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Making a 3D Painting

4

Levi Clark writes:

Here is a project I recently finished up for my Sketchfab page.

I made a behind-the-scenes video that shows a bit of my process.

https://skfb.ly/6yDrP

About Author

Levi Clark

Self taught cinematographer, photographer, digital painter, musician, and, probably why you are reading this, a 3D artist. I started my blender journey on version 2.5 and haven't stopped since. Nearly everything I know about 3D art is do in some part to this amazing program and the willingness of it's community to share their knowledge.

4 Comments

  1. I think the approach is weird. The purpose of Blender is to get with the proper materials and lighting, a great 3d scene and after finding the right perspective, 2d render, eventually paint a texture where necessary before that... but painting shadows and teints in 3D is really strange. Looks more like an intellectual challenge or game.
    You'd better try making a paint-like looking picture, after rendering, in Ps or Gimp.

    • Thanks for commenting

      I agree that this style is a bit different from the traditional use of Blender. However, my goal with this was to create a work that could be viewed from different angles and perspectives rather than a 2D painting.
      As far as painting the shadows into my texture goes, that was more of an artistic decision. It's not actually as strange as you may think. Most of my inspiration came from other models on Sketchfab who used the same technique. The reason being; much of the painted look comes from how the artist blends and transitions from light to dark. If the texture were painted in a neutral value and then digitally lit later, that artistic quality would be lost.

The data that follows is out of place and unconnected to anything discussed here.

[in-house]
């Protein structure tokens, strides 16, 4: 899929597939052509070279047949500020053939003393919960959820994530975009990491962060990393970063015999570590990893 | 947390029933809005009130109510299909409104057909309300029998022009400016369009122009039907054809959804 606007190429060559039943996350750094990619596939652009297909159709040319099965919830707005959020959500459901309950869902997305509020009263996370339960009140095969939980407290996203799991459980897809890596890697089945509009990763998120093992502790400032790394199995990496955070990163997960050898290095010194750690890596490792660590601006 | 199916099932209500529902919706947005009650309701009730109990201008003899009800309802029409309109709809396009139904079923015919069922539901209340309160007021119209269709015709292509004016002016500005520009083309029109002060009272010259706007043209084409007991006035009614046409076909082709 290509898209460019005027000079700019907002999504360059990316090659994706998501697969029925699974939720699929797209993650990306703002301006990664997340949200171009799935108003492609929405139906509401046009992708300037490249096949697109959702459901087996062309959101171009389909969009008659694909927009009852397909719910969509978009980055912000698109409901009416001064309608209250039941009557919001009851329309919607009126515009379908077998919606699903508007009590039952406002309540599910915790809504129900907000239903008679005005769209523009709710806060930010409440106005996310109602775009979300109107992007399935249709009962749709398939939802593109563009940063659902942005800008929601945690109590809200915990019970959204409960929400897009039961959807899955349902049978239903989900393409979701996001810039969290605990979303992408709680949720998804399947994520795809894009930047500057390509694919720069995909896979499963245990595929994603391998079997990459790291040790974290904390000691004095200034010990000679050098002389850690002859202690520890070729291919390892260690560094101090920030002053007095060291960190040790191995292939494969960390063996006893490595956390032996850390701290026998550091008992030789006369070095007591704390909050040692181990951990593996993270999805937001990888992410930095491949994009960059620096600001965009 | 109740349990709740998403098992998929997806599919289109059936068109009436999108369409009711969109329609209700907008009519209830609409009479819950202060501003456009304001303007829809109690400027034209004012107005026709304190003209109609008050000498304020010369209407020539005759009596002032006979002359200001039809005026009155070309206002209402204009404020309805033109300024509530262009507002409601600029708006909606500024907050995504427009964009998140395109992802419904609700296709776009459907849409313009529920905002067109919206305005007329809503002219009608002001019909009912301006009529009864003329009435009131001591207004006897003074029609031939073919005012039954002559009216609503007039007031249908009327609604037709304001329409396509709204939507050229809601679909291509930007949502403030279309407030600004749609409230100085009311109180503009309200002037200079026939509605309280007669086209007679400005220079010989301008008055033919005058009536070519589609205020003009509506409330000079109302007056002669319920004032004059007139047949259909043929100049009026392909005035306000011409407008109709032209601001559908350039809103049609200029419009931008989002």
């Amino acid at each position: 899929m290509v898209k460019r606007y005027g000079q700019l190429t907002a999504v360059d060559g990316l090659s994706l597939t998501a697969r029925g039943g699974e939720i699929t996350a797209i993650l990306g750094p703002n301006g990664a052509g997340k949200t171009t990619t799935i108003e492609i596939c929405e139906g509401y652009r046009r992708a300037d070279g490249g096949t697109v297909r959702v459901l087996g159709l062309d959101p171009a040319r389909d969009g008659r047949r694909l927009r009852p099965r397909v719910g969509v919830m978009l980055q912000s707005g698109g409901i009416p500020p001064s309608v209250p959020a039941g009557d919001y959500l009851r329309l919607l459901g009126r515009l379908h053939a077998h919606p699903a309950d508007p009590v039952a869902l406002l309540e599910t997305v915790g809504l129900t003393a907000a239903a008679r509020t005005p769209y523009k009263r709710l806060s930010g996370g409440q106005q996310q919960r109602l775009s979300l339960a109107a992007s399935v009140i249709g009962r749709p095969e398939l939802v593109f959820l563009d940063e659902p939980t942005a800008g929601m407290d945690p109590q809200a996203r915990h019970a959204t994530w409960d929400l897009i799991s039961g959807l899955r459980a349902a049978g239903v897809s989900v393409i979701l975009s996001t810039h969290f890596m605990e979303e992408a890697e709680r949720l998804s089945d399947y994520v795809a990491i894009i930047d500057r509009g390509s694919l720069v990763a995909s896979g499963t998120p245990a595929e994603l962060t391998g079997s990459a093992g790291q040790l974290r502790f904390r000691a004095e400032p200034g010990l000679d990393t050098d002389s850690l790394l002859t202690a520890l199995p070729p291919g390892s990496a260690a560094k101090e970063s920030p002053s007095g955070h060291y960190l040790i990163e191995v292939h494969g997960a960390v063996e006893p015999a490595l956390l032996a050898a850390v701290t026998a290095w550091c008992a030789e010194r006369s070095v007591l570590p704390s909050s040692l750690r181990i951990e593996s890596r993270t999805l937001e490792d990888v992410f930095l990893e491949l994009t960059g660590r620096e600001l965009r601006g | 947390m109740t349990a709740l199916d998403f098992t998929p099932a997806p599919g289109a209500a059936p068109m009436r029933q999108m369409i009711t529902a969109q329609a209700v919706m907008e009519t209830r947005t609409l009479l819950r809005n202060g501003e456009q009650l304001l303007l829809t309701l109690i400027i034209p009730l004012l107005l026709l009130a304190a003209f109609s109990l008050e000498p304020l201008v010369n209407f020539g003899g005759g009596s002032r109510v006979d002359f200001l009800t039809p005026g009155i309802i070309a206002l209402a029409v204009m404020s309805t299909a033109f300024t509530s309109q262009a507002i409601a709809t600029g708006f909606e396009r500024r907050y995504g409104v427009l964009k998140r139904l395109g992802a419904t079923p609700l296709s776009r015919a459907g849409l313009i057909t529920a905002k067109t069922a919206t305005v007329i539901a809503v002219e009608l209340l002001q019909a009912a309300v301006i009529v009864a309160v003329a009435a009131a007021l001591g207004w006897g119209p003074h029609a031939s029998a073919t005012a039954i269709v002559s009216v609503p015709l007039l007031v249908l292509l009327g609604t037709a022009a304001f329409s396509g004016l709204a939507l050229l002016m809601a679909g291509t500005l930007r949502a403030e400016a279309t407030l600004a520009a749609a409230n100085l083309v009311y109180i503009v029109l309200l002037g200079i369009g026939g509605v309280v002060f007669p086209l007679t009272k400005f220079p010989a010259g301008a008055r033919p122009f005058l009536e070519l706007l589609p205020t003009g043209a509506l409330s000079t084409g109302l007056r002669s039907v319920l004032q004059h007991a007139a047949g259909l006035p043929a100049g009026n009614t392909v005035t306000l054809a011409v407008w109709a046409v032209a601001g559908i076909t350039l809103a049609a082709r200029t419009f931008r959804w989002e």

Thanks again for your comment. I like hearing your thoughts.

    • I think this is beautifully done.

      Congratulations to the artist!

      I've used a variety of comparable techniques over the years, and I love achieving atypical results in Blender.

      While some might not prefer the fact that Blender can be used to create images and art of any kind, that is simply a personal preference and nothing to take discouragement from.

      Imagine if someone suggested to a "2D" artist, who carefully sketched / drew / painted a fairly realistic three-dimensional image, that person should have used a 3D program to achieve such a realistic rendering.

      Art studies and experience (thousands of Blender projects over many years) have reminded me, time and again, whatever media and approaches and stylistic influences / tendencies an artist elects to incorporate are choices which often add to the unique individualism of a piece.

      Blender is supremely situated, as an artistic tool, to help an artist create anything from abstract to concrete, non-photo-realistic (NPR) to indiscernable-from-a-photograph.

      As such, Blender is, by design and constant innovation, conducive to illustrations, art, and animations of all kinds, especially those prepared to move beyond expectations and perceived limits.

      As much as I've used Blender, I've yet to exhaust its artistic potential, and those who know me know I have tried.

      I can only encourage this artist, and others, to use Blender boldly and beautifully and make what you wish to the best of your abilities.

      Enjoy it, honor all the aesthetic freedoms it endows the creators who tap its potential, and not merely accept but bask in its bountiful boundlessness.

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